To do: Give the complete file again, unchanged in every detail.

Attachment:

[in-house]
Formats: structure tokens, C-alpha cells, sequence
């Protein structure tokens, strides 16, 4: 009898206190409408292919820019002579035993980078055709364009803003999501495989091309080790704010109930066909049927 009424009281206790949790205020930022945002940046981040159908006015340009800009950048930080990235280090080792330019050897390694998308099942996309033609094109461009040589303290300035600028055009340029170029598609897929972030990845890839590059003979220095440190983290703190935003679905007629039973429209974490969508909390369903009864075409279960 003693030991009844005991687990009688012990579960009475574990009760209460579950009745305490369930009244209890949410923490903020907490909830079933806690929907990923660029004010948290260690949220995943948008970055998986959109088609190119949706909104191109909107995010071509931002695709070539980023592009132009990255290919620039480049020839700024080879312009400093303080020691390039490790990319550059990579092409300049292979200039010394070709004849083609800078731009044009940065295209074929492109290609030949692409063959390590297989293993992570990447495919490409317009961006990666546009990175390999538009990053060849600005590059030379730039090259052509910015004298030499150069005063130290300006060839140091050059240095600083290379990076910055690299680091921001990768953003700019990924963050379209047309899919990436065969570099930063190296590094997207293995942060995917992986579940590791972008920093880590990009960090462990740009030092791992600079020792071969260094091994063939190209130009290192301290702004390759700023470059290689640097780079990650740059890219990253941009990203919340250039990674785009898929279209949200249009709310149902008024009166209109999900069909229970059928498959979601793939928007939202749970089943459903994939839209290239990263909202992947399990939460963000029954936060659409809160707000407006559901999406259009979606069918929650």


[in-house]
Formats: structure tokens, C-alpha cells, sequence
């Protein structure tokens, strides 16, 4: 009898206190409408292919820019002579035993980078055709364009803003999501495989091309080790704010109930066909049927 009424009281206790949790205020930022945002940046981040159908006015340009800009950048930080990235280090080792330019050897390694998308099942996309033609094109461009040589303290300035600028055009340029170029598609897929972030990845890839590059003979220095440190983290703190935003679905007629039973429209974490969508909390369903009864075409279960 003693030991009844005991687990009688012990579960009475574990009760209460579950009745305490369930009244209890949410923490903020907490909830079933806690929907990923660029004010948290260690949220995943948008970055998986959109088609190119949706909104191109909107995010071509931002695709070539980023592009132009990255290919620039480049020839700024080879312009400093303080020691390039490790990319550059990579092409300049292979200039010394070709004849083609800078731009044009940065295209074929492109290609030949692409063959390590297989293993992570990447495919490409317009961006990666546009990175390999538009990053060849600005590059030379730039090259052509910015004298030499150069005063130290300006060839140091050059240095600083290379990076910055690299680091921001990768953003700019990924963050379209047309899919990436065969570099930063190296590094997207293995942060995917992986579940590791972008920093880590990009960090462990740009030092791992600079020792071969260094091994063939190209130009290192301290702004390759700023470059290689640097780079990650740059890219990253941009990203919340250039990674785009898929279209949200249009709310149902008024009166209109999900069909229970059928498959979601793939928007939202749970089943459903994939839209290239990263909202992947399990939460963000029954936060659409809160707000407006559901999406259009979606069918929650």